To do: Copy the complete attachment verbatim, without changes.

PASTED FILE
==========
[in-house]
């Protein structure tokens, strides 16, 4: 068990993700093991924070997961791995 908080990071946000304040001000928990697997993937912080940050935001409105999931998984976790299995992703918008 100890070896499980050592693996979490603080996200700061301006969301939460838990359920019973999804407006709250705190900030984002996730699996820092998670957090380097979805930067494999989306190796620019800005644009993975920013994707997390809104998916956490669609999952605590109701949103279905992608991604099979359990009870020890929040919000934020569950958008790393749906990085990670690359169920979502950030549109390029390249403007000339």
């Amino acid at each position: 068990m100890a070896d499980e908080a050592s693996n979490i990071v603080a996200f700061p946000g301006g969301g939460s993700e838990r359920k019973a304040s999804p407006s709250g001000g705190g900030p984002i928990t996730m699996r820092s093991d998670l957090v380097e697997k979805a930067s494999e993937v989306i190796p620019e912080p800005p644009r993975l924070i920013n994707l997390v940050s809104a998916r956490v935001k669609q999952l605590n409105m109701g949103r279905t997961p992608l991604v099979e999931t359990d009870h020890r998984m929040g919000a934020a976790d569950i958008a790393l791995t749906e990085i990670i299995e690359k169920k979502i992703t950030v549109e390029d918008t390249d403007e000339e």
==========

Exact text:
[in-house]
């Protein structure tokens, strides 16, 4: 068990993700093991924070997961791995 908080990071946000304040001000928990697997993937912080940050935001409105999931998984976790299995992703918008 100890070896499980050592693996979490603080996200700061301006969301939460838990359920019973999804407006709250705190900030984002996730699996820092998670957090380097979805930067494999989306190796620019800005644009993975920013994707997390809104998916956490669609999952605590109701949103279905992608991604099979359990009870020890929040919000934020569950958008790393749906990085990670690359169920979502950030549109390029390249403007000339």
């Amino acid at each position: 068990m100890a070896d499980e908080a050592s693996n979490i990071v603080a996200f700061p946000g301006g969301g939460s993700e838990r359920k019973a304040s999804p407006s709250g001000g705190g900030p984002i928990t996730m699996r820092s093991d998670l957090v380097e697997k979805a930067s494999e993937v989306i190796p620019e912080p800005p644009r993975l924070i920013n994707l997390v940050s809104a998916r956490v935001k669609q999952l605590n409105m109701g949103r279905t997961p992608l991604v099979e999931t359990d009870h020890r998984m929040g919000a934020a976790d569950i958008a790393l791995t749906e990085i990670i299995e690359k169920k979502i992703t950030v549109e390029d918008t390249d403007e000339e």